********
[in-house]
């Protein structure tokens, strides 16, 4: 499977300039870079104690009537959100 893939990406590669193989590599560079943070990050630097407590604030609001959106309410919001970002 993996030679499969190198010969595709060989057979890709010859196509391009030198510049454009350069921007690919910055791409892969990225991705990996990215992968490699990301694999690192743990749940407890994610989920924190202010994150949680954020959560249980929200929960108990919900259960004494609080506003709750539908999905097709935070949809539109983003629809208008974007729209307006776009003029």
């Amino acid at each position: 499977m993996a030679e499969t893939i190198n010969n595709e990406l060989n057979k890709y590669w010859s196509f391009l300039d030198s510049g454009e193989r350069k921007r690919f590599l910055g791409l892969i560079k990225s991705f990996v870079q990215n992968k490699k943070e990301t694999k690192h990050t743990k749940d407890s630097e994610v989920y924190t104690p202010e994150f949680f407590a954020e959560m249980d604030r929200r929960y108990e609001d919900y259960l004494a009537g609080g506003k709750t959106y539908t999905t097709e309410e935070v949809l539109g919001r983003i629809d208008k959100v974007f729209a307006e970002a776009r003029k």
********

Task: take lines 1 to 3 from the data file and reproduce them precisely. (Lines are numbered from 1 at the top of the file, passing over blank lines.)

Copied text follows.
[in-house]
């Protein structure tokens, strides 16, 4: 499977300039870079104690009537959100 893939990406590669193989590599560079943070990050630097407590604030609001959106309410919001970002 993996030679499969190198010969595709060989057979890709010859196509391009030198510049454009350069921007690919910055791409892969990225991705990996990215992968490699990301694999690192743990749940407890994610989920924190202010994150949680954020959560249980929200929960108990919900259960004494609080506003709750539908999905097709935070949809539109983003629809208008974007729209307006776009003029």
């Amino acid at each position: 499977m993996a030679e499969t893939i190198n010969n595709e990406l060989n057979k890709y590669w010859s196509f391009l300039d030198s510049g454009e193989r350069k921007r690919f590599l910055g791409l892969i560079k990225s991705f990996v870079q990215n992968k490699k943070e990301t694999k690192h990050t743990k749940d407890s630097e994610v989920y924190t104690p202010e994150f949680f407590a954020e959560m249980d604030r929200r929960y108990e609001d919900y259960l004494a009537g609080g506003k709750t959106y539908t999905t097709e309410e935070v949809l539109g919001r983003i629809d208008k959100v974007f729209a307006e970002a776009r003029k």